Now I'm not sure that Million Dollar Point is worth the 'twennee' dollars admission fee, but it is quite interesting. It was a bit of luck that it was 'low tide' as we could see that the beach was still littered with bits of rusting engine parts. Amazing really, that even after almost 70 years had past, that so much still remained intact. Had we brought snorkelling gear, we were told that the relics underwater, and visible out further were even more amazing.
After a while we'd seen enough, so approach Bob Marley's Fan Club again to see how our 'help' is going. Our original driver, Josep, was sitting with them, and informed us that he'd found someone to take us back, but that we needed to pay him for bringing us to Million Dollar Lookout, half, and then pay the new driver the other half. That seemed fair enough, so I handed Josep five dollars, which is what I'd calculated it to be. ” No, you 'ave to pay ten dollar” he said . When I told him that that was half of the ten dollars we'd agreed on initially, he replied that, no, he meant ten dollars EACH! OK, Josep, you win, we are a long way from home, and surrounded by local versions of the rastafarians, who wants to argue. ” Good luck with the new 4-wheel drive” I tell him ” and glad I could help you pay for it! ”
Our new driver, a well built, fully fledged 'rasta', with tattooed arms ( and I'll bet, others hidden from view) has taken his love of 'Marley-dom' to a new high ( appropriate phrase eh!) and his 'motor' car was decorated with much Marley regalia, including a fantastic ceiling. ( see photos).
We now had to re-negotiate with Nabu, that was his name, and Nabu wanted….. yes, you guessed it, ten dollars EACH to take us. “OK” I agreed, and the look of contempt I got from YM this time, was far deadlier than 'withering'. I'll say this for Nabu though, he was a much much slower driver than Josep, who'd taken us out to the point. Whether or not his 'slowness' was due to the after-affects of the 'ganja' he'd been partaking of earlier, or maybe he was just an extra careful driver, I dont know. ” What do you want to go into town for anyway” he said ” it's Sunday, nothing is open” … actually ” Wi yu wanna go see sumtin township….he no open, nuttin, nuttin open, all go church, yu go back ship, wi not” No Nabu, I really do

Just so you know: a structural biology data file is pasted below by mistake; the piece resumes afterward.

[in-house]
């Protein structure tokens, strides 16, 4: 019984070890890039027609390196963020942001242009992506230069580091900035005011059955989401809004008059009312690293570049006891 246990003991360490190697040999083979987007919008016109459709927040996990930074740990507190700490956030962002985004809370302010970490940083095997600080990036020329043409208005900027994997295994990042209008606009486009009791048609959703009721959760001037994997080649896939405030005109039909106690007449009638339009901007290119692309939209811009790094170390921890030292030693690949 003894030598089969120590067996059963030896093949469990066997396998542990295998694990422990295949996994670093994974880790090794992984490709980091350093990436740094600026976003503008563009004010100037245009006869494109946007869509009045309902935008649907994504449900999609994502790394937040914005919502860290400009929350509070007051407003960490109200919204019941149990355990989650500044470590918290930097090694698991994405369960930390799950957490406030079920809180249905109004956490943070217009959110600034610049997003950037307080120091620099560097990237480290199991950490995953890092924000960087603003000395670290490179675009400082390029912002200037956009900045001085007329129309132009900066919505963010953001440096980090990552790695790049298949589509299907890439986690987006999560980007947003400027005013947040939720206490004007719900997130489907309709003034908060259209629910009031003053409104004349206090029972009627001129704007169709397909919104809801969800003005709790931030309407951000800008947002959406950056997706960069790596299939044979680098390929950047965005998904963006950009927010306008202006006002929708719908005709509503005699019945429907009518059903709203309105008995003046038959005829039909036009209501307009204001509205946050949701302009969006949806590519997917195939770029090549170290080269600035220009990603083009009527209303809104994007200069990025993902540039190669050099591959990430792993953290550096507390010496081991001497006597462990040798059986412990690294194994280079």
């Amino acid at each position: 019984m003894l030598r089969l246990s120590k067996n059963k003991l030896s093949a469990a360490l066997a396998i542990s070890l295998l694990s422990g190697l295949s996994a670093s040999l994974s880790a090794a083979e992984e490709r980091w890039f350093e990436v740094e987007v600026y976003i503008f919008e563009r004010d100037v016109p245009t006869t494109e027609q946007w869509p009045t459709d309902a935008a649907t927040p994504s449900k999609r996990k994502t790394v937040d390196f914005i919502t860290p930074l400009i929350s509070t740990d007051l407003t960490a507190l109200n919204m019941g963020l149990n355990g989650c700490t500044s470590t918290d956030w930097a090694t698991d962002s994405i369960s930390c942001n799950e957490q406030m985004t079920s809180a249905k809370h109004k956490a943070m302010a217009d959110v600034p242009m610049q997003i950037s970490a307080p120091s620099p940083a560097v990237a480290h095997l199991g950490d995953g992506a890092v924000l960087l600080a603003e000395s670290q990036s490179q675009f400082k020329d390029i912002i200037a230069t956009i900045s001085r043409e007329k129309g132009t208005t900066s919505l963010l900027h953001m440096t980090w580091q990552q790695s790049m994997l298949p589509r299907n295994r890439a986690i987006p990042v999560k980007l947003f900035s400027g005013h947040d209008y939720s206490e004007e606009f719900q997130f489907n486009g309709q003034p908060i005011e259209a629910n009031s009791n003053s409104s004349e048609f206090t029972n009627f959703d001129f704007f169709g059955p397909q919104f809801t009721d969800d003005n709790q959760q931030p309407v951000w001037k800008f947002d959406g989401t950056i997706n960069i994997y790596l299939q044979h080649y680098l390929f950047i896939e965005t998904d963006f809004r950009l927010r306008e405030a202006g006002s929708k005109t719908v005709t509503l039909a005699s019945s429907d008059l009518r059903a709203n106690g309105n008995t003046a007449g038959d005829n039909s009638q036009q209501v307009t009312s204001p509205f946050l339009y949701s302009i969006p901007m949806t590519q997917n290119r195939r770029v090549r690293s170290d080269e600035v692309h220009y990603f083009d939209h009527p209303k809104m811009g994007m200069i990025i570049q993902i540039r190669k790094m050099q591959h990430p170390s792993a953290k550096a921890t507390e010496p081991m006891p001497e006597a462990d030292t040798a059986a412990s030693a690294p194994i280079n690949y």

wanna want to see the town . ( That was our original plan, if you recall) ” Oki Doki, yu boss” says Nabu, and he drives us past where the ship is docked and a then a mile further on into the town. It doesnt take too long to realise that Nabu is right after all, nuttin' nothing is open ….absolutely nuttin'. ' Oki doki, where yu wanna me stop” he enquires. Well Nabu I say, I thought we agreed that you'd take us into town, wait awhile, then take us back to the ship. ” No, that other driver, not me….I just take yu ta town, drop off, twennee dollar ” and with that he stops outside what seems to be the only place in town that is open, and by the look of the place, where the clientele definitely aren't the Church-going type. It's a billiard saloon cum grog shop, and it's where the rest of Mr Marley's 'posse' hang out. This is definitely as far as Nabu is going to take us, as he hops out of the car, and quickly ( well, as quickly as you get around here) heads inside the 'grog shop', in a hurry to spend my 'twennee' obviously. ” Mi Glad Tumus, lukim yu” he shouts back to us ( Roughly translated it means ' Me glad too much, see you later'
YM and I set off for the mile long walk back to the ship, not game to try another Vanuatuan 'taxee'. I'm a great believer in supporting 'local' business's wherever I go, and like to leave some 'handbag' behind….. I think I've certainly achieved that objective in Vanuatu. ” Lukim me”